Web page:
The Knutie lab in the Department of Ecology and Evolutionary Biology at the University of Connecticut is recruiting highly motivated applicants interested in pursuing a PhD in disease ecology and evolution. The lab uses a combination of fieldwork, molecular techniques, and bioinformatics to explore questions related to the evolutionary ecology of host defenses against parasites, particularly in response to environmental change. The PhD student will be expected to develop a novel research project in animal disease ecology and/or evolution using one of the PI=E2=80=99s host systems= (birds or frogs) in the Galapagos Islands, Connecticut, Florida, or Minnesota. For more information about current research in the lab, please see:
All qualified applicants are encouraged to apply but preference will be given to applicants with a Master=E2=80=99s degree in Ecology and Evolution= or a related field, at least one first-authored publication, and/or extensive experience with lab and field-based research. Although academic scores are important for admission to the program, motivation and a passion for science and nature are highly valued. Applicants from a minority background (e.g. ethnic, racial, gender, LGBTQ+, first generation college student) are encouraged to apply.
The application process requires submission of the formal graduate school application pages, transcripts, GRE scores, three letters of reference, a personal essay, and, for non-native speakers of English, TOEFL or IELTS scores. If admitted to the program, full financial support (TA and/or RA) is generally provided for five years. More information for prospective EEB Graduate students: http://eeb.uconn.edu/information-for-prospective-e
For full consideration, applications must be submitted by December 15, 2017. However, applicants are strongly encouraged to contact Dr. Sarah Knutie (firstname.lastname@example.org) before applying to the program to discuss research interests and your application.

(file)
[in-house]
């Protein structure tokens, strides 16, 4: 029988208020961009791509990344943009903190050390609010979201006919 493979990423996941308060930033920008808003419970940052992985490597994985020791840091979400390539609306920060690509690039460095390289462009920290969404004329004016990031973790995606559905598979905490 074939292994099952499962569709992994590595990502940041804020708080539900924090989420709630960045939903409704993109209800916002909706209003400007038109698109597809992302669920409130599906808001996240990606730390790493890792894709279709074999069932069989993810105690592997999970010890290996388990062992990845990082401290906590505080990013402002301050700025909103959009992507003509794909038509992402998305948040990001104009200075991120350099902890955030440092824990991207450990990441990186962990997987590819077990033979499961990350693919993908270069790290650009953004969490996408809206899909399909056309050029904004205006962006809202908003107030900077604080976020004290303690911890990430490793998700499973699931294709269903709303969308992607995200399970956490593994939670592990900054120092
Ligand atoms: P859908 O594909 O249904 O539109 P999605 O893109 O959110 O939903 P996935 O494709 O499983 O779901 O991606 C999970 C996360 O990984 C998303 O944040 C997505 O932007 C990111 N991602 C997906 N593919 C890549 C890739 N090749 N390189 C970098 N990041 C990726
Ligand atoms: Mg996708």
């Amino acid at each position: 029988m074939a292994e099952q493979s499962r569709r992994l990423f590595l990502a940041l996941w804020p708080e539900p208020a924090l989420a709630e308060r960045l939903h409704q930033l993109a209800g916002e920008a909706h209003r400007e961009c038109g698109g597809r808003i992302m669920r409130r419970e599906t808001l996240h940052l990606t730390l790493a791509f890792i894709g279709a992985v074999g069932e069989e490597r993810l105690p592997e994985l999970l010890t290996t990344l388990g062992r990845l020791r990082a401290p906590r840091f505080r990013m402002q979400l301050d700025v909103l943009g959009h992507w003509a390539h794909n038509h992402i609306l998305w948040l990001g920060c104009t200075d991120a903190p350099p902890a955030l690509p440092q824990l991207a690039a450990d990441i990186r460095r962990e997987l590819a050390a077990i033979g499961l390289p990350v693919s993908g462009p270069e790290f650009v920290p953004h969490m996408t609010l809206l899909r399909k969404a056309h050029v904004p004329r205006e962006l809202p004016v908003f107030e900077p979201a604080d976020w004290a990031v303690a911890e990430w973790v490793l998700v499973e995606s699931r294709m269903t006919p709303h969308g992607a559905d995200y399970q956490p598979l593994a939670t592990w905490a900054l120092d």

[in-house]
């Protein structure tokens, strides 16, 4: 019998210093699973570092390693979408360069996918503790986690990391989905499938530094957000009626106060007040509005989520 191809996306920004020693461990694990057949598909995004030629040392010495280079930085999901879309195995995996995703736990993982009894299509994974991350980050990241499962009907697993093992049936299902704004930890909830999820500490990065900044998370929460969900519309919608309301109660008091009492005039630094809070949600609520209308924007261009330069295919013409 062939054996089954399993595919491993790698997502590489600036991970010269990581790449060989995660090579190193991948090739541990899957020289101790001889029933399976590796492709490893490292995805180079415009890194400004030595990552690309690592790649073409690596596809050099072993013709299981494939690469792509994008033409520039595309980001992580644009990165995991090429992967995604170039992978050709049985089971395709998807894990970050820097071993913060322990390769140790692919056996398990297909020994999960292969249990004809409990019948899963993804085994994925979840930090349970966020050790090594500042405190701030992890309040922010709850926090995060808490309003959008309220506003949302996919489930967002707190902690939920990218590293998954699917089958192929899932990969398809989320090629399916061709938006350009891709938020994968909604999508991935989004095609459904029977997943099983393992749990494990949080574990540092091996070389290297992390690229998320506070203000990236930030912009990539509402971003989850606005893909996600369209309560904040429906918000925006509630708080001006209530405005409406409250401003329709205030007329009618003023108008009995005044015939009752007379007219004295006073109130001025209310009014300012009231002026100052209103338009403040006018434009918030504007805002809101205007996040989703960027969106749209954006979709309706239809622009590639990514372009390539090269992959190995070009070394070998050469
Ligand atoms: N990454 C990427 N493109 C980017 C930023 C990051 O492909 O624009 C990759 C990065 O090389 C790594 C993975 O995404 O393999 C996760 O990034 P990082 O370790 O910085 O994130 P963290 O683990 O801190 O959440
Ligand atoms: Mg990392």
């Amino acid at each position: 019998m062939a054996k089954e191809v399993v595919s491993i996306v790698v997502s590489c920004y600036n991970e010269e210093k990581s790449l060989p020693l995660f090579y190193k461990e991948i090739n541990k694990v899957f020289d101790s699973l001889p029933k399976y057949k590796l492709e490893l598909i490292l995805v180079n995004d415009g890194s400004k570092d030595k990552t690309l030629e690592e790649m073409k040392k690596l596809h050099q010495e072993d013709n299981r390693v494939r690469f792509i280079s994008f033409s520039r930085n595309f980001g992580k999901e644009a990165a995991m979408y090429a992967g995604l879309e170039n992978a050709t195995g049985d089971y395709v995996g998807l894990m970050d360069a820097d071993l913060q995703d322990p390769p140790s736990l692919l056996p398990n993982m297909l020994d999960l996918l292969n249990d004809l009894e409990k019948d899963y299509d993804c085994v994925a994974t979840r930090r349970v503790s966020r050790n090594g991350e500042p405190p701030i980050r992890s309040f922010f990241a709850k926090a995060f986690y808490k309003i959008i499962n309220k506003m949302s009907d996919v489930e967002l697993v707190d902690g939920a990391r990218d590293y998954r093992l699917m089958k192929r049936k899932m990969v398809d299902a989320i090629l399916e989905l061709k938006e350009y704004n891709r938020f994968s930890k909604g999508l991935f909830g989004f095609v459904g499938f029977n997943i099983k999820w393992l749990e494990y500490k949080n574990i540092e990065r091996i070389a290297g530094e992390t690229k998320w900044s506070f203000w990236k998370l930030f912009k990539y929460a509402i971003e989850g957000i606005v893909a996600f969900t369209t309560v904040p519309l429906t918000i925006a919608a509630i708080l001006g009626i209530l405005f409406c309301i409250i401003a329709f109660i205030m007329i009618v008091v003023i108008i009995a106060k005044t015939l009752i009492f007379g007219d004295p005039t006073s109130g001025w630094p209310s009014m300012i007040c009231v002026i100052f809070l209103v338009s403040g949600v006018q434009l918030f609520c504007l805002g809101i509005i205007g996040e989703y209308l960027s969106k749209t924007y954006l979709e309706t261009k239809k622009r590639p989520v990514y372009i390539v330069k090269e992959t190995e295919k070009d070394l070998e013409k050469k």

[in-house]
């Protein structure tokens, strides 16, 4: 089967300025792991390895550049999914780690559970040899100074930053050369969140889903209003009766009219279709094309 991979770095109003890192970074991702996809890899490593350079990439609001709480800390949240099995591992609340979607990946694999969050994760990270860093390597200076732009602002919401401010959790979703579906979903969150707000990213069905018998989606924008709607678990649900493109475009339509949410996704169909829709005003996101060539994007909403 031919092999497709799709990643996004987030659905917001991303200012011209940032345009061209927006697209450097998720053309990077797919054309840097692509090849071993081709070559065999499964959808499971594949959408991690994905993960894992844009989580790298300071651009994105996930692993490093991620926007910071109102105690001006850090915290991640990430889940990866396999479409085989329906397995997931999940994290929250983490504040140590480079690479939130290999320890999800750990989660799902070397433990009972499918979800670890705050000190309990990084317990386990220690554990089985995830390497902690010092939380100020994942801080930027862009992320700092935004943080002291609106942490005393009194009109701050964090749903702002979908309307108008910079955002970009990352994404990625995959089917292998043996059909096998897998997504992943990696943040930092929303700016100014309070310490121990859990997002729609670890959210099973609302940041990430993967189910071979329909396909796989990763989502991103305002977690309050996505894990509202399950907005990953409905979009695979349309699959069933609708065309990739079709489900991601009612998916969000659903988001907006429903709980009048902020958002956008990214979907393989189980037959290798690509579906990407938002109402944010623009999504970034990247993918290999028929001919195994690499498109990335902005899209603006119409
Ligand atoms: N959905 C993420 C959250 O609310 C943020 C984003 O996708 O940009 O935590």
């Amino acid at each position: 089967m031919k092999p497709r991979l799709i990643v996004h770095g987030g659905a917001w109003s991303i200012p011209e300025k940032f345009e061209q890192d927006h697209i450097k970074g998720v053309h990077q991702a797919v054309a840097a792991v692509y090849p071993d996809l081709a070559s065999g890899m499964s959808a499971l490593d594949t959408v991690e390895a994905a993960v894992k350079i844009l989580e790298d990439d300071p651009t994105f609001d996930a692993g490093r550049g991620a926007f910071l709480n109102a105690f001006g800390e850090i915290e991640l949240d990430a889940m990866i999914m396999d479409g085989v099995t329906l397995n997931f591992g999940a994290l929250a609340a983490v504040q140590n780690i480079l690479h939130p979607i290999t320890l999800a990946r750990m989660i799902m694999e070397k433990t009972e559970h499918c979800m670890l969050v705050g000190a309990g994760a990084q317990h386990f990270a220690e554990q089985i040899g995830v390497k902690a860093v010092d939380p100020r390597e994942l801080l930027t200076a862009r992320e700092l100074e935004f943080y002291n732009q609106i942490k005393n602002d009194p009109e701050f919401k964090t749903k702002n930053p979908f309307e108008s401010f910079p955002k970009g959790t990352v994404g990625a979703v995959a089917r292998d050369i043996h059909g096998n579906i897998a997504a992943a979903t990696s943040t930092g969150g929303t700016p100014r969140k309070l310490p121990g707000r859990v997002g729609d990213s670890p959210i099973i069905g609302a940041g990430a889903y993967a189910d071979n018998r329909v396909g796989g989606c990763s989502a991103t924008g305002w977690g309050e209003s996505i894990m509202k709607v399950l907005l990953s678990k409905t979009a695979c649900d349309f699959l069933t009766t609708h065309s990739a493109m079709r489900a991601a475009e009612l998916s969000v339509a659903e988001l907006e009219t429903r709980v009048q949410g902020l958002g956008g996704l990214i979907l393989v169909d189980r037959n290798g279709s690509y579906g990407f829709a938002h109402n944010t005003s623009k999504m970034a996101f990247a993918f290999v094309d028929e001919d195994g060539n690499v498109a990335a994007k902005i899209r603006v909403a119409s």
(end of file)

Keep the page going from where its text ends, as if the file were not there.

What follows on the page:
Publications related to current projects:
Knutie, S.A., J.P. Owen, S.M. McNew, A.W. Bartlow, E. Arriero, J.M. Herman, E. DiBlasi, M. Thompson, J.A.H. Koop, D.H. Clayton. 2016. Galapagos mockingbirds are tolerant hosts of introduced parasites that affect Darwin=E2=80=99s finches. Ecology 97:940-50. doi: 10.1890/15-0119.1
Knutie, S.A., S.M. McNew, A.W. Bartlow, D.A. Vargas, D.H. Clayton. 2014.
Darwin=E2=80=99s finches combat introduced nest parasites with fumigated co= tton.
Current Biology 24: R355-6. doi: 10.1016/j.cub.2014.03.058
Knutie, S.A., J.M. Herman, J.P. Owen, D.H. Clayton. 2017. Tri-trophic ecology of native parasitic nest flies of birds in Tobago. Ecosphere. doi:
Knutie, S.A., C.L. Wilkinson, K.D. Kohl, J.R. Rohr. 2017. Early-life disruption in amphibian microbiota affects later-life resistance to parasites. Nature Communications. doi: 10.1038/s41467-017-00119-0
Knutie, S.A., C.L. Wilkinson, Q.C. Wu, N. Ortega, J.R. Rohr. 2017. Host tolerance and resistance of parasitic gut worms depend on resource availability. Oecologia 183:1031-40. doi: 10.1007/s00442-017-3822-7
Knutie, S.A., C. Gabor, K.D. Kohl, J.R. Rohr. In press. Do host-associated microbiota mediate the effect of an herbicide on disease risk in frogs?
Journal of Animal Ecology. doi: 10.1111/1365-2656.12769